TapRooT® Techniques are designed for everyone from beginner to expert. In just two days, learn the TapRooT® Essentials to find and fix the root causes of incidents, accidents, quality problems, near-misses, operational errors, hospital sentinel events and other types of problems.
The essential TapRooT® Techniques include:
- SnapCharT® – a simple, visual technique for collecting and organizing information to understand what happened.
- Root Cause Tree® – a systematic, repeatable way to find the root causes of human performance and equipment problems — the Root Cause Tree® helps investigators see beyond their current knowledge.
- Corrective Action Helper® – help lead investigators “outside the box” to develop effective corrective actions.
Using the TapRooT® System to find and fix the real root causes of problems keeps them from happening again and again.
So take our 2-Day course and then reinforce your new knowledge at the Summit by registering for the Incident Investigation and Root Cause Analysis Track. Make it a week of valuable learning that will contribute not only to your personal career development but also to saving lives and preventing injuries at your facility.
This is the same course we offer globally throughout the year, and what better time is there to join the global TapRooT® team than right before the Summit where all of our friends and experts meet?
Register for this Pre-Summit Course and the Summit today!
Or learn more about the 2014 Global TapRooT® Summit!
When many people first see the “enforcement NI” root cause on the TapRooT® Root Cause Tree®, they think that the obvious corrective action would be discipline. But those who read the TapRooT® Corrective Action Helper® know that there are reasons for people violating rules and that the only way to truly change behavior is to address the reasons why the rules are being broken.
The article, “The Five Pitfalls of Discipline in Safety,” clearly presents reasons why enforcement might need improvement. Click on the link and see if you agree.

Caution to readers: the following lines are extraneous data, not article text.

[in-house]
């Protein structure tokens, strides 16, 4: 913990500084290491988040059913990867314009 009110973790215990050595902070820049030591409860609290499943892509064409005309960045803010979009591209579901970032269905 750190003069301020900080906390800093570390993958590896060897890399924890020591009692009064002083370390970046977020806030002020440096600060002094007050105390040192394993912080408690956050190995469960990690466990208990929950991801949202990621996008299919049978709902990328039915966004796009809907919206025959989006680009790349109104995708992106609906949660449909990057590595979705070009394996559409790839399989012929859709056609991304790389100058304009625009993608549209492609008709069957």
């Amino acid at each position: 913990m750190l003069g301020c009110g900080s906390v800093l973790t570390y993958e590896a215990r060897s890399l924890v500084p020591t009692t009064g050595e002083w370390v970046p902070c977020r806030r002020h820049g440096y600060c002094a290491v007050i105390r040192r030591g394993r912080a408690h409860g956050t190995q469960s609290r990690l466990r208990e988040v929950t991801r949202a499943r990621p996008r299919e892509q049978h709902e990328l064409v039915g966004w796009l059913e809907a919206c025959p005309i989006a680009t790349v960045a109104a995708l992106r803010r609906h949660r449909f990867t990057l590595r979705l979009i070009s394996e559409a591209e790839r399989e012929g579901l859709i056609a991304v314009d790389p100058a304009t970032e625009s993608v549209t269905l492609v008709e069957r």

Material found in a doughnut, see the initial indications from the KAKE media article below. A child is in a hospital bed at an Army Hospital after he took a bite of a glazed cake doughnut from a large retailer bakery. His mother says that the child said the doughnut tasted crunchy and then he chipped a tooth. “There were pieces of black metal, some of them looked like rings, like washers off of a little screw, some of them were black metal fragments, like real sharp pieces,” says the mother. The mother says that the child complained he had abdominal pains after swallowing the objects from the doughnut. Read the article here. The retailer spokesperson said the company’s food safety team is looking into the incident, reaching out to the doughnut supplier and trying to figure out what happened. Now what? Is this a safety or quality issue or both? If you were the retailer what would you do? Would you quarantine the doughnutt and ask for access to the material found in the stomach? Would you be allowed? If you were the doughnut supplier what would you do? Would you look for similar batches and quarantine them? Would you inspect the batches or turn them over to the supply? Would you be allowed? If you were the doughnut manufacturer what would you do? Would you inspect the equipment used for this batch? Would you look for facility work order reports already completed or reported? For all 3 parties, would you work together as one team to resolve the issue? What if you could not find any evidence on your side of missing parts? Everything just discussed would be part of the analysis/investigation planning stage. The first step of our TapRooT® 7 step investigation process. To learn more about what you would do following a problem, here are a few articles to learn more about are process and courses available. What is Root Cause Analysis? Root Cause Analysis Tip: Why Did The Robot Stop? (Comparing 5-Why Results with TapRooT® Root Cause Analysis Results) Our public course schedule